The reason both family and bank willingly join together to shoulder this big fat debt is the linchpin of capitalism: growth. Although the interest charged by the bank will grow, the family knows that the equity in their house, combined with their increased earning power as they get older, will almost certainly grow faster.

They know that, barring some unforeseen disaster, they will erase their deficit over the mortgage's 30-year span. But over time, they've learned something more important — not to fear the deficit. They understand that if they manage prudently, they can live comfortably, despite a little debt, 'til the day they die.

As the family goes, so goes Uncle Sam — at least in this respect. The US government is always in debt. We've balanced the budget seven times in the last 60 years. The worst deficit in history resulted from World War II, and we never really never paid it off. We didn't have to. Saddled by the biggest debt ever accumulated, America just went on growing anyway and, by 1956, it was gone.

Likewise, eventually, despite the wailing of the Pharisees on Capitol Hill, America will surely — again — outgrow what we owe.

13 comments on “America: Rich? Broke? Or Maybe Just ‘House-Poor’

  1. Eldredge
    March 21, 2013

    Consider the national debt. Right now, it's somewhere around $16 trillion, which sounds catastrophic. But it's only dangerous if we have to pay it off all at once.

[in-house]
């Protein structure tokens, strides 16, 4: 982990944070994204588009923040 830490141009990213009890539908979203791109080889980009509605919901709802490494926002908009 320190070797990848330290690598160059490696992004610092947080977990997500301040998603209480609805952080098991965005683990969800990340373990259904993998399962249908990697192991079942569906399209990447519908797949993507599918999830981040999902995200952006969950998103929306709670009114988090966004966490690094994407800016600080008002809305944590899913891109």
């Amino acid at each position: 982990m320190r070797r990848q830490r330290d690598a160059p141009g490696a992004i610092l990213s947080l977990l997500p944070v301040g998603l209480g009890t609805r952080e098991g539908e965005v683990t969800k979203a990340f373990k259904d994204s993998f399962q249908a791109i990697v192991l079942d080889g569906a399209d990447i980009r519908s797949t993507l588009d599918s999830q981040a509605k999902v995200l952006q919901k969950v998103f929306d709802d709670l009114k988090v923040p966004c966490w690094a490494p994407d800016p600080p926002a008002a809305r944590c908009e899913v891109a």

Perhaps there would be some validity in this statement if it was obvious that there was intention to pay off the debt at all. But there isn't. Ans balancing the budget doesn't even accomplish any debt reduction. If successful, balancing the budget merely maintains the debt status quo.  Therefore, if there is no serious desire to balance the budget, there can't be any intent to pay off, and in fact, it will continue to balloon. It is the attitude that this is acceptable that is so dangerous.

  2. Brian Fuller
    March 21, 2013

    Well, here's to the electronics industry driving us out of this hole into a new period of economic expansion before the Chinese coming knocking on our door with collections on their minds. 

  3. Eldredge
    March 21, 2013

    @Brian – LOL – At least that may put us in a better position to make payments!

  4. David Benjamin
    March 21, 2013

    Eldredge: Reluctant as I am to take remarks like yours seriously, I will refer you to the point I made about the National Debt after World war II, which — measured as a percentage of GDP — was higher than it has ever been, even in the more recent period when the two unpaid-for Bush wars in Iraq and Afghanistan, plus the Bush tax cuts, helped trigger the Great Recession. The National Debt after WWII did not decline so much because Congress made an effort to pay it down. It declined dramatically because the economy grew, partly because of investments in the nation's infrastructure under President Eisenhower: e.g., the interstate highway system, rural electrification, the GI Bill. Even the Marshall Plan, in Europe, played a role.

    The National Debt does not just keep going up. It fluctuates with the economy. This is why the raw number of the National Debt is so wondrously simple-minded, and why economists prefer to count it as a percentage of GDP. Frankly, I don't know the current state of the Debt vs. GDP, but I do believe the many reports indicating that, since 2009, this percentage comparison has been declining — put simply, the National Debt has been going DOWN.

  5. Eldredge
    March 21, 2013

    Simplistic as my response may be, how can the national debt be going DOWN when expenses exceed receipts? Doen't work that way in my budget.